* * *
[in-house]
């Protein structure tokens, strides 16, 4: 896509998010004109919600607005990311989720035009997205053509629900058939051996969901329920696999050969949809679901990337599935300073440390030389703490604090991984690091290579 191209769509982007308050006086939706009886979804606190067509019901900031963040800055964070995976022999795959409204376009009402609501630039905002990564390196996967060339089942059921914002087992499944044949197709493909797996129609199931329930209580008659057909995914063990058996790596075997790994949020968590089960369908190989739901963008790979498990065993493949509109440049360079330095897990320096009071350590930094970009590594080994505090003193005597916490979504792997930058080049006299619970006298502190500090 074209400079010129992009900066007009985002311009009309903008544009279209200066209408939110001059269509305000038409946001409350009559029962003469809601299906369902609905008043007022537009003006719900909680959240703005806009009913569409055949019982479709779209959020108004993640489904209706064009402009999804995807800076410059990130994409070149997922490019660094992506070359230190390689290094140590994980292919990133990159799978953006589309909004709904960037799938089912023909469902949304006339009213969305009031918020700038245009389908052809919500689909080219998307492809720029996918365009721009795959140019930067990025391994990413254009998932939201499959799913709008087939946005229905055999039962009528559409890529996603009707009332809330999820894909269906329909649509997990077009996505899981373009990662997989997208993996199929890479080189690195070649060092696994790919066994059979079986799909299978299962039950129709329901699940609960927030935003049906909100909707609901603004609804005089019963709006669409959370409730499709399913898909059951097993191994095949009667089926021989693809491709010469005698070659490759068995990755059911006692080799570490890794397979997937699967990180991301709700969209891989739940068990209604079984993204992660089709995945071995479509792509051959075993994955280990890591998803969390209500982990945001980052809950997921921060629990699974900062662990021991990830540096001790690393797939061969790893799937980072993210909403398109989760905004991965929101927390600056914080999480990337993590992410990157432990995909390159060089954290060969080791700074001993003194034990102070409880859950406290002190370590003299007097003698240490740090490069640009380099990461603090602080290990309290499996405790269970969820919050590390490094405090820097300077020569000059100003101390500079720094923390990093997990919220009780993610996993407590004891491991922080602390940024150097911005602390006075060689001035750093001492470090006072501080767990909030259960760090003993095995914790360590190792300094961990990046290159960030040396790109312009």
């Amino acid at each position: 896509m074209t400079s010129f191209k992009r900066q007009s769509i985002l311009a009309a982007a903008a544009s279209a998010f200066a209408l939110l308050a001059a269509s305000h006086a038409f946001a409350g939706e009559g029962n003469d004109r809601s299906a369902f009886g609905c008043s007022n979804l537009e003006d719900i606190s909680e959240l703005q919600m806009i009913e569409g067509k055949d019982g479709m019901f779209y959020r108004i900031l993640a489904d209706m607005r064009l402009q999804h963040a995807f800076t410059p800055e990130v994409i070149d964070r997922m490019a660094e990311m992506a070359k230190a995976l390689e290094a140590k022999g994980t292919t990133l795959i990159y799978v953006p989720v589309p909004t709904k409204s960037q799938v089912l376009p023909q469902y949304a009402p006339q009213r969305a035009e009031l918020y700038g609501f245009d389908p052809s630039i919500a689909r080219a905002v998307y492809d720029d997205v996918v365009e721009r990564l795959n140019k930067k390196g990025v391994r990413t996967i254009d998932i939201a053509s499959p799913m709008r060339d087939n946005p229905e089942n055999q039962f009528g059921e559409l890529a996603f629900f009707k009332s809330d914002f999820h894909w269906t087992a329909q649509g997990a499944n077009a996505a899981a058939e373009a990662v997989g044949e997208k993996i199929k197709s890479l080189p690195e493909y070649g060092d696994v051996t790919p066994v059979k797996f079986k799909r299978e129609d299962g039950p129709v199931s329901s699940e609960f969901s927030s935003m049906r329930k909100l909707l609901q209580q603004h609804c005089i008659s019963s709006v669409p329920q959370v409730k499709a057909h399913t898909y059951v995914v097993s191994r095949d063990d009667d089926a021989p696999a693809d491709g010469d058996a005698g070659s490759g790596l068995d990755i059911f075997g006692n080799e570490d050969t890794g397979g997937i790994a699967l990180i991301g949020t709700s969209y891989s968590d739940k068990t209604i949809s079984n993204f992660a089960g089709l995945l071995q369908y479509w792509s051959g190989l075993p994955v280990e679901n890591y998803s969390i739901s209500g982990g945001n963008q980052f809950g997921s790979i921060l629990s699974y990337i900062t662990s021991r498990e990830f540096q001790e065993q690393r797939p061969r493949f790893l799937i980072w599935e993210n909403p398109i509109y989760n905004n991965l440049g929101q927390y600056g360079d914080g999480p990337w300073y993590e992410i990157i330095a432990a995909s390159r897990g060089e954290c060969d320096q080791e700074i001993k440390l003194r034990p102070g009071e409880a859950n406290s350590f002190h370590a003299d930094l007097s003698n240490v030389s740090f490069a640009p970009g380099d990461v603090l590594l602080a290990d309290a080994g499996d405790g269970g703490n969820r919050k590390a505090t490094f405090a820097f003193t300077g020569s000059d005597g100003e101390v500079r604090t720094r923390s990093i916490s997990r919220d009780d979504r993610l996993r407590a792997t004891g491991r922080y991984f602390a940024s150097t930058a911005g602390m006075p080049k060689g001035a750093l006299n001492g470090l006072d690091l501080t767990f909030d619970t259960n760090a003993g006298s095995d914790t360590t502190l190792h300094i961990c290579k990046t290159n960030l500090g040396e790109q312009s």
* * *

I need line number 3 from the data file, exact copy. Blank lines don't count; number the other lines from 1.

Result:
């Amino acid at each position: 896509m074209t400079s010129f191209k992009r900066q007009s769509i985002l311009a009309a982007a903008a544009s279209a998010f200066a209408l939110l308050a001059a269509s305000h006086a038409f946001a409350g939706e009559g029962n003469d004109r809601s299906a369902f009886g609905c008043s007022n979804l537009e003006d719900i606190s909680e959240l703005q919600m806009i009913e569409g067509k055949d019982g479709m019901f779209y959020r108004i900031l993640a489904d209706m607005r064009l402009q999804h963040a995807f800076t410059p800055e990130v994409i070149d964070r997922m490019a660094e990311m992506a070359k230190a995976l390689e290094a140590k022999g994980t292919t990133l795959i990159y799978v953006p989720v589309p909004t709904k409204s960037q799938v089912l376009p023909q469902y949304a009402p006339q009213r969305a035009e009031l918020y700038g609501f245009d389908p052809s630039i919500a689909r080219a905002v998307y492809d720029d997205v996918v365009e721009r990564l795959n140019k930067k390196g990025v391994r990413t996967i254009d998932i939201a053509s499959p799913m709008r060339d087939n946005p229905e089942n055999q039962f009528g059921e559409l890529a996603f629900f009707k009332s809330d914002f999820h894909w269906t087992a329909q649509g997990a499944n077009a996505a899981a058939e373009a990662v997989g044949e997208k993996i199929k197709s890479l080189p690195e493909y070649g060092d696994v051996t790919p066994v059979k797996f079986k799909r299978e129609d299962g039950p129709v199931s329901s699940e609960f969901s927030s935003m049906r329930k909100l909707l609901q209580q603004h609804c005089i008659s019963s709006v669409p329920q959370v409730k499709a057909h399913t898909y059951v995914v097993s191994r095949d063990d009667d089926a021989p696999a693809d491709g010469d058996a005698g070659s490759g790596l068995d990755i059911f075997g006692n080799e570490d050969t890794g397979g997937i790994a699967l990180i991301g949020t709700s969209y891989s968590d739940k068990t209604i949809s079984n993204f992660a089960g089709l995945l071995q369908y479509w792509s051959g190989l075993p994955v280990e679901n890591y998803s969390i739901s209500g982990g945001n963008q980052f809950g997921s790979i921060l629990s699974y990337i900062t662990s021991r498990e990830f540096q001790e065993q690393r797939p061969r493949f790893l799937i980072w599935e993210n909403p398109i509109y989760n905004n991965l440049g929101q927390y600056g360079d914080g999480p990337w300073y993590e992410i990157i330095a432990a995909s390159r897990g060089e954290c060969d320096q080791e700074i001993k440390l003194r034990p102070g009071e409880a859950n406290s350590f002190h370590a003299d930094l007097s003698n240490v030389s740090f490069a640009p970009g380099d990461v603090l590594l602080a290990d309290a080994g499996d405790g269970g703490n969820r919050k590390a505090t490094f405090a820097f003193t300077g020569s000059d005597g100003e101390v500079r604090t720094r923390s990093i916490s997990r919220d009780d979504r993610l996993r407590a792997t004891g491991r922080y991984f602390a940024s150097t930058a911005g602390m006075p080049k060689g001035a750093l006299n001492g470090l006072d690091l501080t767990f909030d619970t259960n760090a003993g006298s095995d914790t360590t502190l190792h300094i961990c290579k990046t290159n960030l500090g040396e790109q312009s």